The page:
Young Jedi Collectible Card Game
|Setup time||< 2 minutes|
|Playing time||~ 30 minutes|
|Random chance||Medium to high|
|Skill(s) required||Card playing
Young Jedi Collectible Card Game is a defunct product of Decipher, Inc., released in 1999 and set in the Star Wars universe. It revolves around the events and characters of the movie The Phantom Menace. A total of seven expansions were released before the game was discontinued in September 2001.
Young Jedi was awarded "CCG of the Year" by magazine Gamers Inquest in its annual fan poll.
- Menace of Darth Maul - released May 12, 1999
- The Jedi Council - released October 27, 1999
- Battle of Naboo - released April 5, 2000
- Enhanced Menace of Darth Maul - released August 2, 2000
- Duel of the Fates - released November 8, 2000
- Enhanced Battle of Naboo - released January 17, 2001
- Young Jedi Reflections - released July 18, 2001
- Boonta Eve Podrace - released September 5, 2001
Young Jedi was released in 1999, just following the first Star Wars Celebration (held in the Wings over the Rockies Air and Space Museum in Denver, CO). Pre-release events were held during the Star Wars Celebration.
The game was the second Star Wars licensed game produced by Decipher (Chuck Kallenbach is listed as the lead designer). The name of the product, "Young Jedi," was in hopes of getting the then-Pokémon playing youth movement of the trading card game player base, and transitioning them into the more adult and complex Star Wars Customizable Card Game, which had been released four years earlier.
The complexity of the game was low, and the player base for the game was far more limited than the older sibling. However, Decipher did support the game with a full range of competitive events, including national and international championships.
- 1999 World Champion: Greg Heisler
- 2000 World Champion: Ian Vincent - Runner up Philippe Parisé
- 2001 World Champion: Katie Billings 1
1 Unofficial. Decipher cancelled DecipherCon 2001 due to the proximity to the 9/11 attacks. A player-run replacement, following the same rules and qualification process, was held at the convention, Freedom Con 2001.
Decks were built using a colored dot system which limited you to only 10 cards from each color group. There were no additional card limitations put in place. There were a total of six dot colors, and the deck limit was a strict 60 cards.
Decipher later introduced the concept of a white or no-color dot which acted as a wild card during deck construction. You were limited to only one wild card replacement per color and a total of six in a deck.
Each character card had a damage value; this was the number of cards you discarded from your draw deck if the character was defeated.
A planet site was claimed if, at the end of any turn, your opponent had no cards in play at that location.
A well-recognized Decipher game mechanic was used in Young Jedi. Weapons, unlike in SW:CCG, would not "kill" opposing characters, but instead increased the power of a character and included in most cases a "Destiny" draw. Each card had a number between 1 and 6 in the top right corner. This number when revealed as a destiny draw would then be added to your character's power.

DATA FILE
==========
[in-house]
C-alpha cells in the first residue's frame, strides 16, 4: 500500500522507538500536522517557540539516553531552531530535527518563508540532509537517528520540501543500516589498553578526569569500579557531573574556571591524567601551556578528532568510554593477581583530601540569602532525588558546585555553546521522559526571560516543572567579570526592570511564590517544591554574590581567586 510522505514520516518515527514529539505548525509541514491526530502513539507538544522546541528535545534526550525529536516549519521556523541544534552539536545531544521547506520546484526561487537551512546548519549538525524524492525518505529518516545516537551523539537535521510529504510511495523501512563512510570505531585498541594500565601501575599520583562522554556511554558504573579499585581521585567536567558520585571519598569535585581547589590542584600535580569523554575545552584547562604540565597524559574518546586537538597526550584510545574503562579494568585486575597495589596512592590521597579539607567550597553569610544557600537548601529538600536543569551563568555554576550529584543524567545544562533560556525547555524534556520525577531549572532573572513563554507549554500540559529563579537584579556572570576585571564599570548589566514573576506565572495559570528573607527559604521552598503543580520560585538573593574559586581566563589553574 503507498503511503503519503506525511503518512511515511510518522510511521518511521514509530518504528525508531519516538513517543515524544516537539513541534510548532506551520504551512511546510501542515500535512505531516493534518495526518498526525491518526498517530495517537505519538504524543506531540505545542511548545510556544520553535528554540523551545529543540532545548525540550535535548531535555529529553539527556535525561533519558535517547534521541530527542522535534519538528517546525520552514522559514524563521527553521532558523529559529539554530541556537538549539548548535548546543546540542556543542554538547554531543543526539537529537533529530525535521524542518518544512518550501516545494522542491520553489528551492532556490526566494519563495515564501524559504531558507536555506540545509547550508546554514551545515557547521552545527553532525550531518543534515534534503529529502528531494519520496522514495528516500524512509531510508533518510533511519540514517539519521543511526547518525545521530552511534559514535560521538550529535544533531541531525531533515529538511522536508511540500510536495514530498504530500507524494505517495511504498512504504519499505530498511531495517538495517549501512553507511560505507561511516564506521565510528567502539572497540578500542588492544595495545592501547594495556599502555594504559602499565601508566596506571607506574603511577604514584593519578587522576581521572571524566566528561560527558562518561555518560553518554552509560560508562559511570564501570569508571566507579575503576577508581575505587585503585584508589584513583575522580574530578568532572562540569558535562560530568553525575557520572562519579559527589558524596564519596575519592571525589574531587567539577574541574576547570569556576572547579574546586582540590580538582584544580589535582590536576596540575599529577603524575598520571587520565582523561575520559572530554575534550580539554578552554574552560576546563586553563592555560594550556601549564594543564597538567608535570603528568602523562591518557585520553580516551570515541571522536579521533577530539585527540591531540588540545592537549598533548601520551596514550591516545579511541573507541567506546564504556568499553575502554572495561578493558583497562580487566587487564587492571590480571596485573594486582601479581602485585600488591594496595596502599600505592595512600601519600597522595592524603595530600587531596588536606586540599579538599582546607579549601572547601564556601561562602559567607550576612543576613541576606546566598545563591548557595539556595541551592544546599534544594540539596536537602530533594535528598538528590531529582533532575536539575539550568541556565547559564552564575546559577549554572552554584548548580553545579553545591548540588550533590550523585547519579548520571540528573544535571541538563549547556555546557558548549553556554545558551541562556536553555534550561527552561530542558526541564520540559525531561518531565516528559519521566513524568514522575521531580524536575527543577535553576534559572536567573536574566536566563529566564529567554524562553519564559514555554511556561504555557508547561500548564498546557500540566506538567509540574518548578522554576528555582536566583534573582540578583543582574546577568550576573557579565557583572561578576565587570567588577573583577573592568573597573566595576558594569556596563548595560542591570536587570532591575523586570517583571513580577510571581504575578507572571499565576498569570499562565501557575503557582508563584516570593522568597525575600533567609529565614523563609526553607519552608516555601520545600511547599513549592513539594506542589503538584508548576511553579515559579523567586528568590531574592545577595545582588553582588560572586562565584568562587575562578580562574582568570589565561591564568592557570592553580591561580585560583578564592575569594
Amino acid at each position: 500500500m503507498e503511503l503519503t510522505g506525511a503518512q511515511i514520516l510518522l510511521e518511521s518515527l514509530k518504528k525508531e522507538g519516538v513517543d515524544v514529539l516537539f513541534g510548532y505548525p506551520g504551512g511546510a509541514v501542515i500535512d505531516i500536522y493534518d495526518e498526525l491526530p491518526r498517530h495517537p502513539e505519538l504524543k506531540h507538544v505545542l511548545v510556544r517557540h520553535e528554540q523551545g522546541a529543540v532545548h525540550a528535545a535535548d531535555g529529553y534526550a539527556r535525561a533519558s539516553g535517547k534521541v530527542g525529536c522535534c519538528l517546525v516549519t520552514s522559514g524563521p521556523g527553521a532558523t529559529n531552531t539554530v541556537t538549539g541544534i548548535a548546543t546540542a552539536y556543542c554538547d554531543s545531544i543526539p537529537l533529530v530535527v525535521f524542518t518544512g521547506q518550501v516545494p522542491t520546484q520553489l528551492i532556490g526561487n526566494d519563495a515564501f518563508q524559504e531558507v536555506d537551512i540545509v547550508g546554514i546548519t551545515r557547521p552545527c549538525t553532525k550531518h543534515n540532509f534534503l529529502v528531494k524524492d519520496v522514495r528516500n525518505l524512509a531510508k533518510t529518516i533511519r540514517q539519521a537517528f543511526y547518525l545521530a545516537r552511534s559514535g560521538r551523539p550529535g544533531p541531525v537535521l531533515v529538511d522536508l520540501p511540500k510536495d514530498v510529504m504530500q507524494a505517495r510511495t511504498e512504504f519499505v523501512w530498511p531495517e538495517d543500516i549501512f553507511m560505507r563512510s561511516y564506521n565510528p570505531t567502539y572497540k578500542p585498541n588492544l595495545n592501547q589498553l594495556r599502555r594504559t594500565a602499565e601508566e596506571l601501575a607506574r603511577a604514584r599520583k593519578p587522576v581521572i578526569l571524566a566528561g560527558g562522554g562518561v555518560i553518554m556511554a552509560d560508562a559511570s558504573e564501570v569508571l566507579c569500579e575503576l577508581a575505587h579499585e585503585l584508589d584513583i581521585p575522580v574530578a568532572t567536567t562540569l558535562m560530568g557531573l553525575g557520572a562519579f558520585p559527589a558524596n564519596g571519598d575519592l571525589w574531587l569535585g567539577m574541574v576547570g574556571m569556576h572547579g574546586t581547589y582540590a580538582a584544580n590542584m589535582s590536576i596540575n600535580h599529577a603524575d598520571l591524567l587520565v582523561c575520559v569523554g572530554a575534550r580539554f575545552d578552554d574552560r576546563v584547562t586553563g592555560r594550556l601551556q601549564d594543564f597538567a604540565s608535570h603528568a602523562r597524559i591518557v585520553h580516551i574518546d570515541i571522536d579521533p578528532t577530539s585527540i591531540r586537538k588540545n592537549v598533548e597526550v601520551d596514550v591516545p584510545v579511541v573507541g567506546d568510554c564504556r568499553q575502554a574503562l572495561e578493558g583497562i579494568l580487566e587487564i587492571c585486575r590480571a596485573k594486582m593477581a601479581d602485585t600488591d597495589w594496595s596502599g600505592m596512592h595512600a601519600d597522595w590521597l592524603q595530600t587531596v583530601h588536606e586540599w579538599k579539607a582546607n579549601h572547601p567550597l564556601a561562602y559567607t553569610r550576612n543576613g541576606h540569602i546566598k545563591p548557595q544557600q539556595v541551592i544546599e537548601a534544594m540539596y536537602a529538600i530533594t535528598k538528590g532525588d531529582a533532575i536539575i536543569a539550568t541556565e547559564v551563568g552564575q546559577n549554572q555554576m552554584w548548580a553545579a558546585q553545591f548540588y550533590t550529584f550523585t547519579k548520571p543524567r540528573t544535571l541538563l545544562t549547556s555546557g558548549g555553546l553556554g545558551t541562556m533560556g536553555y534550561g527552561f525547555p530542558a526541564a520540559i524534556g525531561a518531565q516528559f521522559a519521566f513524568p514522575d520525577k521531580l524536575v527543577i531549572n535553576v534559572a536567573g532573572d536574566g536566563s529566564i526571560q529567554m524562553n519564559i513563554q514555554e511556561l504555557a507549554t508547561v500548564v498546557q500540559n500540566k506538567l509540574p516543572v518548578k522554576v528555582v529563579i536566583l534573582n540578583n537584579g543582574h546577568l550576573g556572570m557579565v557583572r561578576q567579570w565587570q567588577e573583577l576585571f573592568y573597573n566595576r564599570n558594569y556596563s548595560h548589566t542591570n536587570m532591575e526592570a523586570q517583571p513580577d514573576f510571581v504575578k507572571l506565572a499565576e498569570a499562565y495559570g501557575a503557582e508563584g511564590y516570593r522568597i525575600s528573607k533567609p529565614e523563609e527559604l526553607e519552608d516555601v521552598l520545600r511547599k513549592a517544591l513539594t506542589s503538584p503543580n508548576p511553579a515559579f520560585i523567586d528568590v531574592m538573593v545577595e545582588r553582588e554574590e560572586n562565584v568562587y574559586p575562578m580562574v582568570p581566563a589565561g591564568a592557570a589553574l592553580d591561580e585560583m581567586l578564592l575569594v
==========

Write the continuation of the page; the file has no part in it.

The mechanic around which combat was based. A battle plan involved each player taking all the character and weapon cards at a site and arranging the order in which they would battle. A "battle card" was usable during this phase of the game and acted as an unknown variable which could change the otherwise predicted outcome of any particular encounter.
Jedi Council Volunteer Program
Decipher's volunteer marketing and event organization corps. This program used players across the world to promote their game, provide a cheap line of communication to local stores, and organize and run competitive events on a local to regional level. These "product champions" did not receive financial compensation, but did receive Decipher product.
Most active communities
Colorado, USA gained a reputation as being a strong area for Decipher games, home to several of the top 10 players and holding the #1 player spot for the majority of Young Jedi's lifespan. Other active communities included Virginia, USA, and Germany. Ian Vincent, the 2000 world champion, was British.
Decipher Hall of Fame
Decipher inducted a few Young Jedi players and volunteers into their short-lived Hall of Fame program. The only name which could be verified to have been inducted was Colorado-based Mark Ponting. As a volunteer for the Jedi Council, Ponting had only one notable playing achievement, which was to win the North American Continental Championship in 2001. Ponting is also credited for building the decks used by 2001 world champion Katie Billings and was given credit by 2000 World Champion Ian Vincent in a post-tournament interview for designing at least one of the decks he used in his victory. Ponting was also a writer for Decipher's web sites and dedicated much of his free time working with Colorado vendors and players; Ponting, along with the other volunteers, worked hard to assure the success of the game in the state of Colorado.
After Decipher lost the license for Star Wars to the Hasbro-owned Wizards of the Coast, a Players Committee was set up to try to continue the games. Due to licensing issues, they would only be permitted to alter existing cards, so they utilized "virtual" cards which changed the game text by creating inserts which would be placed with the card it was adjusting.
While the SW:CCG product still has an active player base (as of 2014), Young Jedi appears to have been dropped and no longer has any support.